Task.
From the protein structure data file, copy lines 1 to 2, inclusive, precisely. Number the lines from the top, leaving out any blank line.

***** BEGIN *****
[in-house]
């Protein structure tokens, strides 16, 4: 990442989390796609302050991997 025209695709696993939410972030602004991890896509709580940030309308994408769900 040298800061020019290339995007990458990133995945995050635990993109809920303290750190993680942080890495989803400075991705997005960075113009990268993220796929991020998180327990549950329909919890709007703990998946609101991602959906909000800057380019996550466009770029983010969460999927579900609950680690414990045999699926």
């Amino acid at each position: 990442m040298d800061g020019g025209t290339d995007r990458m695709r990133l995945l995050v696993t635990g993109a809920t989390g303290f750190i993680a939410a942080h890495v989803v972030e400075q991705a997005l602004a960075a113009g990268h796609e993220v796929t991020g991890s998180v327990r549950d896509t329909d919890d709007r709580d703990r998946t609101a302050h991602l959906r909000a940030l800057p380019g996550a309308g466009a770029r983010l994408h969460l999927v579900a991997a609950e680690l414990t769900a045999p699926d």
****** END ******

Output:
[in-house]
């Protein structure tokens, strides 16, 4: 990442989390796609302050991997 025209695709696993939410972030602004991890896509709580940030309308994408769900 040298800061020019290339995007990458990133995945995050635990993109809920303290750190993680942080890495989803400075991705997005960075113009990268993220796929991020998180327990549950329909919890709007703990998946609101991602959906909000800057380019996550466009770029983010969460999927579900609950680690414990045999699926």